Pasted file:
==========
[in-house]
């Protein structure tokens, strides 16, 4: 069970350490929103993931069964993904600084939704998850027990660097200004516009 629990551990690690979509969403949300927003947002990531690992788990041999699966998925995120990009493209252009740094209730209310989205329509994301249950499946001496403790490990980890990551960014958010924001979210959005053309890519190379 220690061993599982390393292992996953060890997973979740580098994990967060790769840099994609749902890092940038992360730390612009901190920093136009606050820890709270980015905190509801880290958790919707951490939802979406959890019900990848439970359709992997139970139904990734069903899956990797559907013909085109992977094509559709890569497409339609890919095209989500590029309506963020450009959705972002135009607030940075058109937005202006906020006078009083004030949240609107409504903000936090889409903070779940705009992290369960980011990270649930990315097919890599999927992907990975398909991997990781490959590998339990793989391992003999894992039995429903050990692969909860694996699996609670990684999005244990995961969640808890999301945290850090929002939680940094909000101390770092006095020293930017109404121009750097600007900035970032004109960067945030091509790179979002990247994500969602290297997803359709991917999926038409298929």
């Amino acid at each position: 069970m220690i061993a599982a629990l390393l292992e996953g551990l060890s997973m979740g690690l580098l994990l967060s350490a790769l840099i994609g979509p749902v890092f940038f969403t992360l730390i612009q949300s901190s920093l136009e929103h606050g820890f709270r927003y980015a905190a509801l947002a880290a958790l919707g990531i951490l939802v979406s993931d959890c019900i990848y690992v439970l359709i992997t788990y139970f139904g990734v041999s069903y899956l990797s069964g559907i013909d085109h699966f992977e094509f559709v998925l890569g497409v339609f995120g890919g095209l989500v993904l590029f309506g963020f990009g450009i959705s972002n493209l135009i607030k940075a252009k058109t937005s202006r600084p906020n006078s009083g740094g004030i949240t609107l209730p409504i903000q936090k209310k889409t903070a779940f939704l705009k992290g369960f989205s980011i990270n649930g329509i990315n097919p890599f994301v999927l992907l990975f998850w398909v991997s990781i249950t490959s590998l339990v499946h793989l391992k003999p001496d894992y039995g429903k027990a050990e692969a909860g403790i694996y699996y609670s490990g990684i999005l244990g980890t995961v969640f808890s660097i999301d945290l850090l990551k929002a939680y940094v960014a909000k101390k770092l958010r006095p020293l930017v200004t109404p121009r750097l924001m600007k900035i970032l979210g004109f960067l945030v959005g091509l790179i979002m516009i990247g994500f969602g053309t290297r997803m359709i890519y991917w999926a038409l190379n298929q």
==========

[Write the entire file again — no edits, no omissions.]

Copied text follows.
[in-house]
């Protein structure tokens, strides 16, 4: 069970350490929103993931069964993904600084939704998850027990660097200004516009 629990551990690690979509969403949300927003947002990531690992788990041999699966998925995120990009493209252009740094209730209310989205329509994301249950499946001496403790490990980890990551960014958010924001979210959005053309890519190379 220690061993599982390393292992996953060890997973979740580098994990967060790769840099994609749902890092940038992360730390612009901190920093136009606050820890709270980015905190509801880290958790919707951490939802979406959890019900990848439970359709992997139970139904990734069903899956990797559907013909085109992977094509559709890569497409339609890919095209989500590029309506963020450009959705972002135009607030940075058109937005202006906020006078009083004030949240609107409504903000936090889409903070779940705009992290369960980011990270649930990315097919890599999927992907990975398909991997990781490959590998339990793989391992003999894992039995429903050990692969909860694996699996609670990684999005244990995961969640808890999301945290850090929002939680940094909000101390770092006095020293930017109404121009750097600007900035970032004109960067945030091509790179979002990247994500969602290297997803359709991917999926038409298929």
């Amino acid at each position: 069970m220690i061993a599982a629990l390393l292992e996953g551990l060890s997973m979740g690690l580098l994990l967060s350490a790769l840099i994609g979509p749902v890092f940038f969403t992360l730390i612009q949300s901190s920093l136009e929103h606050g820890f709270r927003y980015a905190a509801l947002a880290a958790l919707g990531i951490l939802v979406s993931d959890c019900i990848y690992v439970l359709i992997t788990y139970f139904g990734v041999s069903y899956l990797s069964g559907i013909d085109h699966f992977e094509f559709v998925l890569g497409v339609f995120g890919g095209l989500v993904l590029f309506g963020f990009g450009i959705s972002n493209l135009i607030k940075a252009k058109t937005s202006r600084p906020n006078s009083g740094g004030i949240t609107l209730p409504i903000q936090k209310k889409t903070a779940f939704l705009k992290g369960f989205s980011i990270n649930g329509i990315n097919p890599f994301v999927l992907l990975f998850w398909v991997s990781i249950t490959s590998l339990v499946h793989l391992k003999p001496d894992y039995g429903k027990a050990e692969a909860g403790i694996y699996y609670s490990g990684i999005l244990g980890t995961v969640f808890s660097i999301d945290l850090l990551k929002a939680y940094v960014a909000k101390k770092l958010r006095p020293l930017v200004t109404p121009r750097l924001m600007k900035i970032l979210g004109f960067l945030v959005g091509l790179i979002m516009i990247g994500f969602g053309t290297r997803m359709i890519y991917w999926a038409l190379n298929q």